I get alternately amused and annoyed when self-identified “religious” folks question the morality of agnostics and atheists. How, they piously declaim, can one be moral without (their version of) God?
It’s pretty easy, actually.
Most of the nonreligious folks I know have thought deeply about the nature of morality and their ethical obligations to their fellow-humans. And my genuinely religious friends–who tend not to be among the self-righteous and self-congratulatory “Pence-ites”–are equally thoughtful. But lately, I’ve begun wondering just how those “Christian warriors” define the morality they’re so sure we nonbelievers don’t have.
Pat Robertson, for example, has weighed in on the issue of how America should respond to Saudi Arabia’s recent murder of Jamal Khashoggi.
A major evangelical leader has spoken in defense of US-Saudi relations after the apparent killing of journalist Jamal Khashoggi in a Saudi consulate, saying that America has more important things — like arms deals — to focus on.
Pat Robertson, founder of the Christian Broadcasting Network, appeared on its flagship television show The 700 Club on Monday to caution Americans against allowing the United States’ relationship with Saudi Arabia to deteriorate over Khashoggi’s death.
“For those who are screaming blood for the Saudis — look, these people are key allies,” Robertson said. While he called the faith of the Wahabists — the hardline Islamist sect to which the Saudi Royal Family belongs — “obnoxious,” he urged viewers to remember that “we’ve got an arms deal that everybody wanted a piece of…it’ll be a lot of jobs, a lot of money come to our coffers. It’s not something you want to blow up willy-nilly.”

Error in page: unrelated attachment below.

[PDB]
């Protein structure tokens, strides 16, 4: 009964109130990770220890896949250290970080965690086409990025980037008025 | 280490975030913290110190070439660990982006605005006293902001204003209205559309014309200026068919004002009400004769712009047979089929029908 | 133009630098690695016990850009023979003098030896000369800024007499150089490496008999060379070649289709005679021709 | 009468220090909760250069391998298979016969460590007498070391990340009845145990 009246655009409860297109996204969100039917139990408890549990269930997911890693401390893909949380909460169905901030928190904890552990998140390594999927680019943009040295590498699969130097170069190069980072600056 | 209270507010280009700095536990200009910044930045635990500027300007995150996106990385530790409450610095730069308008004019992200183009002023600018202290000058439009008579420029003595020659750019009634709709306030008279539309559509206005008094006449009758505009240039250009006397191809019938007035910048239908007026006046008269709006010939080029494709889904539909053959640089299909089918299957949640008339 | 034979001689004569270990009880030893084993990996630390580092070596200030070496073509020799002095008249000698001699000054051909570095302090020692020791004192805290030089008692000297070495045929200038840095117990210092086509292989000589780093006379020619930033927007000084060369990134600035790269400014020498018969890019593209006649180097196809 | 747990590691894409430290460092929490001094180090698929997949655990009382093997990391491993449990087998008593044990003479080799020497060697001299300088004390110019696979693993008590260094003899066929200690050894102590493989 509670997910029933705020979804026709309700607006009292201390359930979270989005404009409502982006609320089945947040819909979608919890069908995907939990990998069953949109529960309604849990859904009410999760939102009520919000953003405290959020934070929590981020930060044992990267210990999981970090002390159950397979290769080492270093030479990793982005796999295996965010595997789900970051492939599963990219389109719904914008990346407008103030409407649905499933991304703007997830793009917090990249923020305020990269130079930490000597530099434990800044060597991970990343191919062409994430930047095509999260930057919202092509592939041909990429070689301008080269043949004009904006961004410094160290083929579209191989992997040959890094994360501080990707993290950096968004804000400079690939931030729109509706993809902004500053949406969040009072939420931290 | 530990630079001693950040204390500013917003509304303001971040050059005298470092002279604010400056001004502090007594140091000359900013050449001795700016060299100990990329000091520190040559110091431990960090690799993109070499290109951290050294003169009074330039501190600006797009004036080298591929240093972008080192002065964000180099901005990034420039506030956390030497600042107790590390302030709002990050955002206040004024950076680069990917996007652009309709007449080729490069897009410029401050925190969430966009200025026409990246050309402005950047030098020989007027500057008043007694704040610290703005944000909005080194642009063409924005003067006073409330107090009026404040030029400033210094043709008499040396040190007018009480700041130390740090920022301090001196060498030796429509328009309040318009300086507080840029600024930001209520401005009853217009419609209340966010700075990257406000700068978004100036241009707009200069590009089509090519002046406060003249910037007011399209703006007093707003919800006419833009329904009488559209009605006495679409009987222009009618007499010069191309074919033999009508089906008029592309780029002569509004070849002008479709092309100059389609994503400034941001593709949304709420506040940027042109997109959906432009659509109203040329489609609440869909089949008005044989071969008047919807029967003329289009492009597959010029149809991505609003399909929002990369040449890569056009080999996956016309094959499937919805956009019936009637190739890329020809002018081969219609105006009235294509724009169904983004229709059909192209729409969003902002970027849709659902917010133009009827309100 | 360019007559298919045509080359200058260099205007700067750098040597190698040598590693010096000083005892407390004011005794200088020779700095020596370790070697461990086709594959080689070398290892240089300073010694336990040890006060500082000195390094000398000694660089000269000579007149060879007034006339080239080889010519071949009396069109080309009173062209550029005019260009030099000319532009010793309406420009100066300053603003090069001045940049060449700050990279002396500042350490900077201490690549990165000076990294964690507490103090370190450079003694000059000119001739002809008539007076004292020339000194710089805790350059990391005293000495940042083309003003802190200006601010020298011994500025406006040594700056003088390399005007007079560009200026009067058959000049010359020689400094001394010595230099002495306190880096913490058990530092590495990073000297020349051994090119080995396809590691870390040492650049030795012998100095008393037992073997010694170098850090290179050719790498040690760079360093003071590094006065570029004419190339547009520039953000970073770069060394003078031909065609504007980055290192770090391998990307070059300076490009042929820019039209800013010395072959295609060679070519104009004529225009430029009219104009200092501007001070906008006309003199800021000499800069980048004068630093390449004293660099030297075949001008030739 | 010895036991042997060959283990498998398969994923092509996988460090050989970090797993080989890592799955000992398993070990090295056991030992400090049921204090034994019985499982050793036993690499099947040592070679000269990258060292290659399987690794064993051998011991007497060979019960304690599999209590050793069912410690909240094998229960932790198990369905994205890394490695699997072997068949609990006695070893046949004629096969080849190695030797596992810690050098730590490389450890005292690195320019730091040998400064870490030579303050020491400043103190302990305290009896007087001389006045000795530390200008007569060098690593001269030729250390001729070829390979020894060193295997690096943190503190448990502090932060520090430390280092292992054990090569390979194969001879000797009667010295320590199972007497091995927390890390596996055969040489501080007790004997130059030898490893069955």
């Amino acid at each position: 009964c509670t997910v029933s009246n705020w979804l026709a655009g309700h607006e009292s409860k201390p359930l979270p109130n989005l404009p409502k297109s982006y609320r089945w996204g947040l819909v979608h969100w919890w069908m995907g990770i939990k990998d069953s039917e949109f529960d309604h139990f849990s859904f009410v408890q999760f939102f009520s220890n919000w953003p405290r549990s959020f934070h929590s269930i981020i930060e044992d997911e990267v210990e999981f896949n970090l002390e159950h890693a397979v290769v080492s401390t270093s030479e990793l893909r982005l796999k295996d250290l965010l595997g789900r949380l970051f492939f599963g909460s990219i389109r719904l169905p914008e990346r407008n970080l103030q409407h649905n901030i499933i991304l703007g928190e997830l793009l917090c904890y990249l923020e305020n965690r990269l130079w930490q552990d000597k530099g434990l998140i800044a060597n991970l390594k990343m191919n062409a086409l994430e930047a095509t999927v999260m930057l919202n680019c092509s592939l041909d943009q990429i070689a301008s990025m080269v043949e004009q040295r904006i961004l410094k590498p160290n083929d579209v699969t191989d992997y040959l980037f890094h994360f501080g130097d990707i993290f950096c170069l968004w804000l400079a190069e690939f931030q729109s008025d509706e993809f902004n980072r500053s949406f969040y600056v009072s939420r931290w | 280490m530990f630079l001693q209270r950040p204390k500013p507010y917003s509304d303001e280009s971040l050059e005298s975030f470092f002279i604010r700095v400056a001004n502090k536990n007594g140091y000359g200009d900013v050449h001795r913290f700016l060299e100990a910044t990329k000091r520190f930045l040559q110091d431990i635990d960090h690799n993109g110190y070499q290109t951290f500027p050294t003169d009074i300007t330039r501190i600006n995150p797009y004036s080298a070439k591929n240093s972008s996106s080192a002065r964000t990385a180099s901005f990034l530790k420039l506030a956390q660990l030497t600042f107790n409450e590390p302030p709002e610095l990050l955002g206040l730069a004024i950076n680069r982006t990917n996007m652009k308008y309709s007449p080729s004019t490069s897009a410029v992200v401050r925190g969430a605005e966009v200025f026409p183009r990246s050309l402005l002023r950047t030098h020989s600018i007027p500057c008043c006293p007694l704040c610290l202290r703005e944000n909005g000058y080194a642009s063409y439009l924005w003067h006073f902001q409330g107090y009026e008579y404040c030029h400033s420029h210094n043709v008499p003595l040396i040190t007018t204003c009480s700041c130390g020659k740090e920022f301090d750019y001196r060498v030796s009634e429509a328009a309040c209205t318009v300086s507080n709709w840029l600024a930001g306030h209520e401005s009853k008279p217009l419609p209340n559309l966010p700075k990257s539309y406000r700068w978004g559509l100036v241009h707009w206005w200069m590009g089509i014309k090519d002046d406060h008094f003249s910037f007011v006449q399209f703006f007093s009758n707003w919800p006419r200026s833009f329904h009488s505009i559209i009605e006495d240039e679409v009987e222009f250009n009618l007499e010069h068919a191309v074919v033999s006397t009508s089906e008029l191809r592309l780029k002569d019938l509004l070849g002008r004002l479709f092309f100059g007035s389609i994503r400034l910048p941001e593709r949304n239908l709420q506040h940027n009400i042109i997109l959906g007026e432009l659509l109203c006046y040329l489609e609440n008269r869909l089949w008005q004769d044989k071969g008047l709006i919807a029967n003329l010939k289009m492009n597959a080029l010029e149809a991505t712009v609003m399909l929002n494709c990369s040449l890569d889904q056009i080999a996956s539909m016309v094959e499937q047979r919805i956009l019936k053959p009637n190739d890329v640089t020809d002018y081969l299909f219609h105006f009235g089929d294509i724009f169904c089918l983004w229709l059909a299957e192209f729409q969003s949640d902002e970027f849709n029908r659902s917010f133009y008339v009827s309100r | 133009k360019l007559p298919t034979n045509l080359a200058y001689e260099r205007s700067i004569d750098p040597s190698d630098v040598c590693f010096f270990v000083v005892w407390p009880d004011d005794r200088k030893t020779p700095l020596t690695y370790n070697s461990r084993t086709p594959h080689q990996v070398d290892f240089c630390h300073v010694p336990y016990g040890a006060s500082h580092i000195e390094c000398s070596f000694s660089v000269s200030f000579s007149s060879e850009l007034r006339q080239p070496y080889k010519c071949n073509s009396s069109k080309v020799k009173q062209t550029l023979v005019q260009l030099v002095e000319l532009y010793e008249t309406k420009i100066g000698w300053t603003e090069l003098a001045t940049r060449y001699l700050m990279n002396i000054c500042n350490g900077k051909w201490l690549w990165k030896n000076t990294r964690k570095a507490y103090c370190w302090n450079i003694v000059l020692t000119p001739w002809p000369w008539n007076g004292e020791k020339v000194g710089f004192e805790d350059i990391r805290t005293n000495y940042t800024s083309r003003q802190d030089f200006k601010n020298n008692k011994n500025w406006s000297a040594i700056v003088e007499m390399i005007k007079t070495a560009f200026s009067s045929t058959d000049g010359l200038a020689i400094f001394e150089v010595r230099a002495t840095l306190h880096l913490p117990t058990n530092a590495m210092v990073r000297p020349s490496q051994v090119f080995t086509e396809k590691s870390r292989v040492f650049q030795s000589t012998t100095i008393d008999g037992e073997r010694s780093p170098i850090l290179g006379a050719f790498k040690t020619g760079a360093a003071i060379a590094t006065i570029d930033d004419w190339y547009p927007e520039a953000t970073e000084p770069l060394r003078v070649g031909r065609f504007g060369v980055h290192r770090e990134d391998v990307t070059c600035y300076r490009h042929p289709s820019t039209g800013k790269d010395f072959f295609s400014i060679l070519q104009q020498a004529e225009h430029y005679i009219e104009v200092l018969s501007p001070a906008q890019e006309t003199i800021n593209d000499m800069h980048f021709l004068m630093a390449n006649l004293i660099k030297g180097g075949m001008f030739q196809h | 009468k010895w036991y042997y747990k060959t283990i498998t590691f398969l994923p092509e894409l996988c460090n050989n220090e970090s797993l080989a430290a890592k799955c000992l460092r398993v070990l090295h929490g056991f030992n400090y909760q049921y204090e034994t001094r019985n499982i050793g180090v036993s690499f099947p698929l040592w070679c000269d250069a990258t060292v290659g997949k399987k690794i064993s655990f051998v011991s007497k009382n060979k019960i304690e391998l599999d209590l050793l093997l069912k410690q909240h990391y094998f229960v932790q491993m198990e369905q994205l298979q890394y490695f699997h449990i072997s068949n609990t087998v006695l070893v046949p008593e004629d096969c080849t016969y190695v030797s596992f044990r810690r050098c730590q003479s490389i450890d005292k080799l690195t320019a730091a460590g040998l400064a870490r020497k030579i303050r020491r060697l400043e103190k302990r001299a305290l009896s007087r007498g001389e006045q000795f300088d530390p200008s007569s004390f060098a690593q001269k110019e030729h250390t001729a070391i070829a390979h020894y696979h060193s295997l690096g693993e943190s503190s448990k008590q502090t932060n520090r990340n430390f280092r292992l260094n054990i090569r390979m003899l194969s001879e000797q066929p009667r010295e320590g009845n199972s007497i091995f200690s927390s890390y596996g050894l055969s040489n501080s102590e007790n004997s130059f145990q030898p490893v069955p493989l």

I’m going through the Christian bible right now, looking for the place where Jesus said that money from the sale of weapons with which to kill people takes priority over the sanctity of life. (Unless, I assume, it’s the life of a fetus…)
Robertson’s response is part and parcel of the fervid fundamentalist Christian support for Donald Trump–support that has generated numerous academic analyses and chattering class punditry devoted to the question: how do these “family values” and “morality police” Christians explain their support for a man who exemplifies everything they previously professed to hate?
It isn’t just his personal immorality–three wives, multiple affairs (including with a porn star), bragging about sexual assault, constant bullying and even more constant (and obvious) lying. It’s also his business practices.
A recent article in The New Yorker provided evidence that fraud is at the heart of the Trump business model.
The Times published a remarkable report, on October 2nd, that showed that much of the profit the Trump Organization made came not from successful real-estate investment but from defrauding state and federal governments through tax fraud. This week, ProPublica and WNYC co-published a stunning storyand a “Trump, Inc.” podcast that can be seen as the international companion to the Timespiece. They show that many of the Trump Organization’s international deals also bore the hallmarks of financial fraud, including money laundering, deceptive borrowing, outright lying to investors, and other potential crimes.
Of course, my question is rhetorical. We all know why so many White Christian men (and the women they dominate) support Trump–he tells it like (they think) it is: they are superior by virtue of their religion, their genitals and their skin color, and so they deserve to keep a more privileged status than women and minorities.
There are lots of words that describe that attitude and that support, but “moral” isn’t one of them.